And as we've seen, these facts also have enormous political implications. Donald Trump ran a campaign that harnessed bigotry and xenophobia, but he also deployed a populist economic message, albeit one that was entirely phony. The problem, though, was that his Democratic opponent failed to offer a compelling alternative. Her response to the economic ills ravaging families and communities was not a rousing call for radical change, but a stale promise to tinker on the edges, leaving the staggering inequality that has become the norm largely intact.
"So long as Democrats stick with the mantra that everything is fine," wrote Nathan Robinson in July, "not only will they come across as smug, not only will what they are saying be false, but it's hard to see how they will win a presidential election."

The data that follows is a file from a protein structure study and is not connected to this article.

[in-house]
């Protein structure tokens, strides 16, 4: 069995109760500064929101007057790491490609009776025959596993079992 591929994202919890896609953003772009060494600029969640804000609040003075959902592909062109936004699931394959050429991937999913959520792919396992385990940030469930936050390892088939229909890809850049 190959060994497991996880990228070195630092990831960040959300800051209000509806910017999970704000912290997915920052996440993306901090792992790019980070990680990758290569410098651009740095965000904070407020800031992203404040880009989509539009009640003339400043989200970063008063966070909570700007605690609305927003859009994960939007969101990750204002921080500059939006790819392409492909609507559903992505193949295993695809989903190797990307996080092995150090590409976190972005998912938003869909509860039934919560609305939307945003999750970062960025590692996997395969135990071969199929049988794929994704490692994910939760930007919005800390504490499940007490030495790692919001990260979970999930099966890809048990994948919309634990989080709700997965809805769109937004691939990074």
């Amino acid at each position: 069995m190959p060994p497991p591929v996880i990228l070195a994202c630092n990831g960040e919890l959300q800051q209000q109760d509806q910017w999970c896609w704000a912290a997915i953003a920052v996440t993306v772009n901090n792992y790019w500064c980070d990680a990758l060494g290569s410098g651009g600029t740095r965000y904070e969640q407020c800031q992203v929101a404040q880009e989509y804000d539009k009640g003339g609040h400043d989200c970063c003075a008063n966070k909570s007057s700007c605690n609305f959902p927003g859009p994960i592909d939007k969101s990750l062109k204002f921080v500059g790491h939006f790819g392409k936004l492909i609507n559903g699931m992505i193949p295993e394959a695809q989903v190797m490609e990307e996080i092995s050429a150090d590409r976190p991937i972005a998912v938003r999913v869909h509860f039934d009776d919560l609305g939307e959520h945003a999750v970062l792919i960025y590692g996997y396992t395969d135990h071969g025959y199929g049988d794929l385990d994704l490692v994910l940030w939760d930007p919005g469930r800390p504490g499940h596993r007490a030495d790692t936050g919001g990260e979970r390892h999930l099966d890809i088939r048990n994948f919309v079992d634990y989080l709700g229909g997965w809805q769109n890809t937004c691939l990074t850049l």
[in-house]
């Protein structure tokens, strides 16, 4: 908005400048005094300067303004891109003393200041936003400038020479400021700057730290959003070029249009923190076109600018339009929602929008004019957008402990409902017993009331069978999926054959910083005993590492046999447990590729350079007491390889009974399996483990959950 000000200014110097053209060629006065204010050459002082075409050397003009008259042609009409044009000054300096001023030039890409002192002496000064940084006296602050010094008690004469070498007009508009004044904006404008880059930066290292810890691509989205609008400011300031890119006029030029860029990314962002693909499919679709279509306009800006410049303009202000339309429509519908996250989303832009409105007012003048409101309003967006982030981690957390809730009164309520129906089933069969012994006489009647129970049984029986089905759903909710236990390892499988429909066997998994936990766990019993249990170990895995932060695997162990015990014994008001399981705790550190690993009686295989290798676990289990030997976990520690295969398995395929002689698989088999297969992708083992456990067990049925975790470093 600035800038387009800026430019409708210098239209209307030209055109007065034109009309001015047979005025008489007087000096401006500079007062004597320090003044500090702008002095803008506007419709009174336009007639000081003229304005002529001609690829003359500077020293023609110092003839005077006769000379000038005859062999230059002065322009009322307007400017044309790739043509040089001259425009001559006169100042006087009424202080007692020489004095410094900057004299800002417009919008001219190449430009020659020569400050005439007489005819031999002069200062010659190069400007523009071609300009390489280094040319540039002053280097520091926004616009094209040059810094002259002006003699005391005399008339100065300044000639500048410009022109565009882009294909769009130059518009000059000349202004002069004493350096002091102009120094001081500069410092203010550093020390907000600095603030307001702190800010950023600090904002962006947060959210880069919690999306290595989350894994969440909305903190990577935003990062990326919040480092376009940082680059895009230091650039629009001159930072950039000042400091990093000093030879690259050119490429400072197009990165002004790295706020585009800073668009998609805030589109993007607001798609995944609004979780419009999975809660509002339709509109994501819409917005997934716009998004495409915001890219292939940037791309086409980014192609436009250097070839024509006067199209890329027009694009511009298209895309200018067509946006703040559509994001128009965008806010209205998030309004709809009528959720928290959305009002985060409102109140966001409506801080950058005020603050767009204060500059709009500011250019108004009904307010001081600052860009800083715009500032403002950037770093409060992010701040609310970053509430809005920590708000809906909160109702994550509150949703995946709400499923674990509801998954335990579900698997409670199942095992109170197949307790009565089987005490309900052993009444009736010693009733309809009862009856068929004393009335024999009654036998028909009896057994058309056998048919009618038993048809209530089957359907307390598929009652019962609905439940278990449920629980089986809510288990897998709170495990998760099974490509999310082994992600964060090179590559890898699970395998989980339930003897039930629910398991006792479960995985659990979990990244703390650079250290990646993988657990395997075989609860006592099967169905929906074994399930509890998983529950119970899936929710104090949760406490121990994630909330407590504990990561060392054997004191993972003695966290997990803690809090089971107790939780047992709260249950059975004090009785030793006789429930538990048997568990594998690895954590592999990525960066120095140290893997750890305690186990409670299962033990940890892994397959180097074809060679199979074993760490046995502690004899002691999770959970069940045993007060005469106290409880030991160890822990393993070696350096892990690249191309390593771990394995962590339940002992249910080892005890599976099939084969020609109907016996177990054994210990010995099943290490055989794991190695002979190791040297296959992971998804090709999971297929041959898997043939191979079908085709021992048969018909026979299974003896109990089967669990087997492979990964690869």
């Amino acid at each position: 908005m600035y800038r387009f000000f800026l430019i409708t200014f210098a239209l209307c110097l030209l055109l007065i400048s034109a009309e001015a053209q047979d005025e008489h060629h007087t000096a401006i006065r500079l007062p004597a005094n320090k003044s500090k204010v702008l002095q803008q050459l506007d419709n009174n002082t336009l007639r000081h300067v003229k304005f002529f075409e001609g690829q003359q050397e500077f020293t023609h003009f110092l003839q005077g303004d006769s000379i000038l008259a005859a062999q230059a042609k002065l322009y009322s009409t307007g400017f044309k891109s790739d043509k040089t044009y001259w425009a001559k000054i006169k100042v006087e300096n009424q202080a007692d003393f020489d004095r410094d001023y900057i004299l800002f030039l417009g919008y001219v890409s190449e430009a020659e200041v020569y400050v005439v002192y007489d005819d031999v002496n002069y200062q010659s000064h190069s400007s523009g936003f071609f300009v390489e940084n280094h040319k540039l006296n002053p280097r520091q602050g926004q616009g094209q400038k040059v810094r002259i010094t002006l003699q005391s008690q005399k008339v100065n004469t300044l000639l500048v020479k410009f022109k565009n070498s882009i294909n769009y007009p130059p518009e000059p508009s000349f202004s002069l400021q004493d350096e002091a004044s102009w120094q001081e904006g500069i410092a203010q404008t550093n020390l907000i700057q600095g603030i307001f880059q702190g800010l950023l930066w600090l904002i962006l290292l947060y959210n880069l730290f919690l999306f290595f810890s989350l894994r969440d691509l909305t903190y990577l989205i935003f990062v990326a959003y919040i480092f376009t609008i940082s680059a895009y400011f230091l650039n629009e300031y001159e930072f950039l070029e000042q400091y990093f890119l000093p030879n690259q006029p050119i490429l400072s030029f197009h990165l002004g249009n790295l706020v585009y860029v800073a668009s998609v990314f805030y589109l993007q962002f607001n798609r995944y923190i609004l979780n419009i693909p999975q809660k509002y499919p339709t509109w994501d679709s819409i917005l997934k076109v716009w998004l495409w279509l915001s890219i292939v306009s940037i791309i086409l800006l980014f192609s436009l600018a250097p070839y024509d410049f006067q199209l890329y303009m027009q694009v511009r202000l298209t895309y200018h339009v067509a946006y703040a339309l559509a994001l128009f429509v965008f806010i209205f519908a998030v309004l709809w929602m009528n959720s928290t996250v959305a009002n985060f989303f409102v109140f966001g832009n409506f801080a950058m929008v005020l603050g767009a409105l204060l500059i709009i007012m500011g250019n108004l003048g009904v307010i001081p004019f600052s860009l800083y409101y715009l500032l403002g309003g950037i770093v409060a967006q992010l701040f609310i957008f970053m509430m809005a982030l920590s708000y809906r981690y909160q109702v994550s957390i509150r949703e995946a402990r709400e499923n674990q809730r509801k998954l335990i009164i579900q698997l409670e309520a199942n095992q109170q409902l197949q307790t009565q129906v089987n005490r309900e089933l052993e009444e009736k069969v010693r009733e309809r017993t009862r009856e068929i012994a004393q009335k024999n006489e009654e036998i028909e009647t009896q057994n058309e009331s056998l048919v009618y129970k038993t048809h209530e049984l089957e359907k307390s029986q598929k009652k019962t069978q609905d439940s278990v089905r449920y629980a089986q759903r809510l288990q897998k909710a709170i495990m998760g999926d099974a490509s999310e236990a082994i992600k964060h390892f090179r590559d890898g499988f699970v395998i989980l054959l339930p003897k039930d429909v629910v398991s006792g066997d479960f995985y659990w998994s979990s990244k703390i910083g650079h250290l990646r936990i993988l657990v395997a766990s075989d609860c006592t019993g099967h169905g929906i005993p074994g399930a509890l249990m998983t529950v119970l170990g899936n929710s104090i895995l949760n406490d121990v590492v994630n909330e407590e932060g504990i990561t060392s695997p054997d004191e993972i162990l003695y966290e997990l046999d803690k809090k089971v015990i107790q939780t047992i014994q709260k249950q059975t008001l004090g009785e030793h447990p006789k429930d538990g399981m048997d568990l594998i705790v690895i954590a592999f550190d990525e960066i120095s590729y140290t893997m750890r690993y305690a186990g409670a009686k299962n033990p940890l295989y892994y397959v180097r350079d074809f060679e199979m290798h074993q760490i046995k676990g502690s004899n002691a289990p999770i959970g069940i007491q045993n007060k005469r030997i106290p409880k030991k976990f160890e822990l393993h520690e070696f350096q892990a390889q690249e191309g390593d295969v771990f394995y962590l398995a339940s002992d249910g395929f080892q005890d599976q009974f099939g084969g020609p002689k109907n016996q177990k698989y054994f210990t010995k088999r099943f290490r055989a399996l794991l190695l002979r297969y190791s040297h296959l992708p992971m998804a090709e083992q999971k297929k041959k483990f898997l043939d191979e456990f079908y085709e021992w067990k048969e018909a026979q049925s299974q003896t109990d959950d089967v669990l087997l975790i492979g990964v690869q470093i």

Robinson's analysis has proved prescient: The Democrats have experienced loss after devastating loss, and now the most reactionary elements of the predatory corporate class are in control. They will seek, as they always do, to dismantle all restraints on corporate power while undercutting protections for workers and the environment.
Nor will insisting that everything is more or less okay, that we are more or less moving in the right direction economically, that everyone is more or less satisfied with the way things are going. That is simply not the case.
What is the case: In the wealthiest nation on the planet, food insecurity is on the rise and life expectancy is falling. The child poverty rate is over twenty percent. Wages have remained stagnant over the long-term, and the middle class has continued to wither.